Signs of Living

How important are these symbols of life?  Signs are physical communicative forms that guide us in unfamiliar territory while also warning us of impending danger around everyday twists and turns.  Even though many move us on the path forward, there are times when they also lead us astray.  Caution must be taken seriously in any uncharted area since these representations of protection could mean life or death.  Ignoring a road closure sign in the Ozark Mountains could mean a long trek through the thickets and thorns while your vehicle sinks deep within mire. I know.

We exist in a world of universal signs—everywhere.  Daily living without the presence of the sign plethora would be disastrous and inconceivable.  Humanities reliance upon these physical symbols imperative for everyday survival and protection.  How valuable would the gas gauge become while driving through rolling hills of nothingness or on long stretches of desert asphalt?    Ask any 16-year old the importance of knowing road signs, or anyone in a foreign airport the value of interpretive symbols.  Signs lead the way, providing guidance for those who heed.

Signs can also assume a variety of words, images, sounds, gestures, and objects.  The wave of a hand, raised eyebrows, a child’swhistling, or even a column of smoke: all visual clues of a silent communication.  Human life is surrounded by verbal and nonverbal signs, each one functioning for our benefit.  We read and interpret all forms of signs as an avenue of learning, equipping for life’s journey, and gaining a sense of meaning, whether pictorial, textual, or mute.


Connotations for signs are immeasurable—signs of aging, signs of a heart attack, signs of pregnancy, signs of the cross, signs of bad weather, signs of the time—endless.  In addition to the previous list, sign up or sign off, mathematical signs, musical signs, biblical signs, sign language, and even Stevie Wonders’ Signed, Sealed, and Delivered I’m Yours cannot be overlooked.

The maze of definitions and synonyms at times wearisome but the information gleaned ever so revealing.

The presence of physical signs can litter the byways, storefront windows, and even our lives.  At times we go round about, veering from the indicated path, only to find ourselves in a tangle of unknown streets, alleyways, and perusing strange areas.  Ignoring the obvious directive signs, we travel in circles, hoping to circumvent the apparent necessity for assistance and being lost in the struggle.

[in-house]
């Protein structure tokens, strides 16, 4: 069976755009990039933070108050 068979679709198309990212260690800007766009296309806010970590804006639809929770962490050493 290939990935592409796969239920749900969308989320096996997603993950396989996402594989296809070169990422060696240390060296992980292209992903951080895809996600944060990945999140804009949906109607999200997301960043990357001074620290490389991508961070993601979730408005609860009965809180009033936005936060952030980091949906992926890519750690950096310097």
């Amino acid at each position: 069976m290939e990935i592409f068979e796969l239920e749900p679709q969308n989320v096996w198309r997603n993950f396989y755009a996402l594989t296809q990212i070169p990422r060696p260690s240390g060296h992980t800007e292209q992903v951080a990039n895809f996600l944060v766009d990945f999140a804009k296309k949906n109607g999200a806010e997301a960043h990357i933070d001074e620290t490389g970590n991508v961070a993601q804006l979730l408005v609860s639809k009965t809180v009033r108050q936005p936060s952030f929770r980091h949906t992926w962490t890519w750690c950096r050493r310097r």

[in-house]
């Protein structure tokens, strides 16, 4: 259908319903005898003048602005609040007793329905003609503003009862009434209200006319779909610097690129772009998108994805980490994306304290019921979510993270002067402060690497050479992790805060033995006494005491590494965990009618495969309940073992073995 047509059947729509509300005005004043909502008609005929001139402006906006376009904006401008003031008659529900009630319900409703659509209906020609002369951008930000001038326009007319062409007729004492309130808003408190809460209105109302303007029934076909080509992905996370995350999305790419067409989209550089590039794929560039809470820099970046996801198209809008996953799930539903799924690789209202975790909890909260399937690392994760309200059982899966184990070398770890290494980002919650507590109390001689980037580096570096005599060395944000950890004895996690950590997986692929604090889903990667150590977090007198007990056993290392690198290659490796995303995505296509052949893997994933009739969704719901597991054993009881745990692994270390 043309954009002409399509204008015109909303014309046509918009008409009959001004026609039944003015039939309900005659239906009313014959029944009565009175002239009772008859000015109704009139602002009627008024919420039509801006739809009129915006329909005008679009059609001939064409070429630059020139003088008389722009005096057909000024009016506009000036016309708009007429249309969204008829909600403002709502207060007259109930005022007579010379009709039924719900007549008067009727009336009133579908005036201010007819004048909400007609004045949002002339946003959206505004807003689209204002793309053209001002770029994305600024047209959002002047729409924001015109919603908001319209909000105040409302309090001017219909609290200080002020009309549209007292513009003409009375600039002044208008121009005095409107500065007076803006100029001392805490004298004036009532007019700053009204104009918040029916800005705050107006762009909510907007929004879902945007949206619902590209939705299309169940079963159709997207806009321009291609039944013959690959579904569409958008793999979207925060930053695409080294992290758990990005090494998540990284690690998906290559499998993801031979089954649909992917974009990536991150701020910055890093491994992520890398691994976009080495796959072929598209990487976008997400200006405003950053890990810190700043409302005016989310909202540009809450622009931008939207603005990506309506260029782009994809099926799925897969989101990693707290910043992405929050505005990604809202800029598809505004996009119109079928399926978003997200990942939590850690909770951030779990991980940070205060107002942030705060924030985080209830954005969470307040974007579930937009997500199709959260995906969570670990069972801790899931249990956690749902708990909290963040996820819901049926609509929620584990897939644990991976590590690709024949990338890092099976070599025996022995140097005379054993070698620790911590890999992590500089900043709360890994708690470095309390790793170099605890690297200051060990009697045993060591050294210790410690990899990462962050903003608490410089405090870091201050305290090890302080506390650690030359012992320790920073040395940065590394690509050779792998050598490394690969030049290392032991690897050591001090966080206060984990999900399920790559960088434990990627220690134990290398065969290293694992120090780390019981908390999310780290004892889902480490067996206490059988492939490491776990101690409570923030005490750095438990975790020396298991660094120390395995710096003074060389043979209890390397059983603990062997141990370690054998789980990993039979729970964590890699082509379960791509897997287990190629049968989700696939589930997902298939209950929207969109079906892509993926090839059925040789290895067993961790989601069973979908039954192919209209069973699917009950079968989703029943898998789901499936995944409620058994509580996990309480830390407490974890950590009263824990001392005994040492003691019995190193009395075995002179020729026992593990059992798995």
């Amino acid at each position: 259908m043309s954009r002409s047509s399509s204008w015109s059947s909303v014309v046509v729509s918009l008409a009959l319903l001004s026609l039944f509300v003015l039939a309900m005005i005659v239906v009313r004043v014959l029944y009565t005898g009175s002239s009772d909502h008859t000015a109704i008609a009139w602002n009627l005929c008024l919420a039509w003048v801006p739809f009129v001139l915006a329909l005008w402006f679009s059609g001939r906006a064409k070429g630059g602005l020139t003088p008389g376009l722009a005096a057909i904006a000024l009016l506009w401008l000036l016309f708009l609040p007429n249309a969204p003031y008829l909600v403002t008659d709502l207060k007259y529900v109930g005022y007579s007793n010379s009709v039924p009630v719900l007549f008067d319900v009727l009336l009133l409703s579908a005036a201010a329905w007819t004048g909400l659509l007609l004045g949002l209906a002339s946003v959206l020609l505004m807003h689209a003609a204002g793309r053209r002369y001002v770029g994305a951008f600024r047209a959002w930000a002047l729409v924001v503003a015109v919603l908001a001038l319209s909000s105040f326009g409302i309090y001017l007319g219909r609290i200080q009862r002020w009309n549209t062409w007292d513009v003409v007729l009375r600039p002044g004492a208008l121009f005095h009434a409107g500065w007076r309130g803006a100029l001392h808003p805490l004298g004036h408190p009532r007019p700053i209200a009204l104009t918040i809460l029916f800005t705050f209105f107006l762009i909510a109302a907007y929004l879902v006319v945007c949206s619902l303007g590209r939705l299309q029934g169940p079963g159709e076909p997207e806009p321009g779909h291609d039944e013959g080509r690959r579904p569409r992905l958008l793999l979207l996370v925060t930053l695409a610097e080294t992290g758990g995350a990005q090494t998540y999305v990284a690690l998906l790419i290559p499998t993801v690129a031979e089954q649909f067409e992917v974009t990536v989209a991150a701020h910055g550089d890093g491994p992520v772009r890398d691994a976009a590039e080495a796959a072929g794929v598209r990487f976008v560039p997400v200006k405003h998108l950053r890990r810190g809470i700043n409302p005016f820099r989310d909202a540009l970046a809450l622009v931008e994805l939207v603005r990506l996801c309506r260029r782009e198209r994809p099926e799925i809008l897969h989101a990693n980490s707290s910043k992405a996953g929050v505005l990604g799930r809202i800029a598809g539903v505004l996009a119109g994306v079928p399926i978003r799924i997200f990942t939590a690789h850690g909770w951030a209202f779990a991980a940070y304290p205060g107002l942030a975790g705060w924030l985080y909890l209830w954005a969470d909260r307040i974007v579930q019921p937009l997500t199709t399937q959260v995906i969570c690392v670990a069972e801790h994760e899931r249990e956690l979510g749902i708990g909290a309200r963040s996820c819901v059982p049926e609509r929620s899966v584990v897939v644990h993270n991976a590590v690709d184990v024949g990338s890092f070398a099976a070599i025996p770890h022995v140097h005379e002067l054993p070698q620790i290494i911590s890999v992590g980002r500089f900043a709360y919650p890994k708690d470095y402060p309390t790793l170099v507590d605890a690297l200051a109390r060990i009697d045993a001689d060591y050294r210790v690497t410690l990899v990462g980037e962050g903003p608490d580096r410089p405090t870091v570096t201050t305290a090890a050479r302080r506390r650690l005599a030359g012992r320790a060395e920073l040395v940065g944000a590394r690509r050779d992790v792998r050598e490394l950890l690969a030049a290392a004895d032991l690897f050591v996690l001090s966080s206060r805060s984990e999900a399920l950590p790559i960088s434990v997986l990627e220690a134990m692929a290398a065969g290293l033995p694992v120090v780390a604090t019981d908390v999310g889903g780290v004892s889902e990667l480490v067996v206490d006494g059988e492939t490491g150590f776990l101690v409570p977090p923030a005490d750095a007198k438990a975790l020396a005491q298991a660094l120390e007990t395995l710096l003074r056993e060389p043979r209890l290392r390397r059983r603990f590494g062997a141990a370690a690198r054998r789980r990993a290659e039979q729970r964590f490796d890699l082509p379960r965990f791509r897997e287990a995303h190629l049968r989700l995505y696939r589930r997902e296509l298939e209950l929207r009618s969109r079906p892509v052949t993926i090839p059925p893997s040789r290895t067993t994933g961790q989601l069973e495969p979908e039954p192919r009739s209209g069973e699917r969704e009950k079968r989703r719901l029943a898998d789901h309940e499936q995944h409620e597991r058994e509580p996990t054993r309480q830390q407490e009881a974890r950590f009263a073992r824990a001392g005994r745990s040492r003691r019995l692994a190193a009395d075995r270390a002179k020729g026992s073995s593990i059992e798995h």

In addition, each breath is a sign of living and should also be regarded accordingly.

Sign Post Forest, Watson Lake, Canada:  68,000 visible, accessible forms of communication in one location, surrounded by Yukon’s vast wilderness.  Began by a lonesome WWII soldier working on the Alaska Highway in 1942, the incredible labyrinth has since lured spectators worldwide.   An organized clutter of chaos, it encompasses several of Watson Lake’s city blocks.  The jumble of every conceivable placard nailed to a network of wooden walls entertains passersby for hours.

Warning—disregard any sign in this tourist attraction if you’re lost or looking for a straight course.   Additional signs of living can be found on my website:  www.corinthrose.com (under travel gallery) Thanks for traveling down life’s road with me.

Advertisements

About corinthrose

Born again Christian, helpmate of 42 years, domestic engineer of two children, GRANDmother of six darlings, professional volunteer, fanatic photographer, and a wanna be writer. Occasionally, infatuated with family history, flower photography, and traveling with my hiking buddy.
This entry was posted in Travel. Bookmark the permalink.

One Response to Signs of Living

  1. ptbradley says:

    I love signs. Take the one near my house: Railroad crossing marked with a yellow Yield …or the one at Arkabutla Lake near Hernando: Road ends at water…Oh, and the sign at the rest area about not unloading horses? I’ve seen them unloaded!

Leave a Reply

Fill in your details below or click an icon to log in:

WordPress.com Logo

You are commenting using your WordPress.com account. Log Out / Change )

Twitter picture

You are commenting using your Twitter account. Log Out / Change )

Facebook photo

You are commenting using your Facebook account. Log Out / Change )

Google+ photo

You are commenting using your Google+ account. Log Out / Change )

Connecting to %s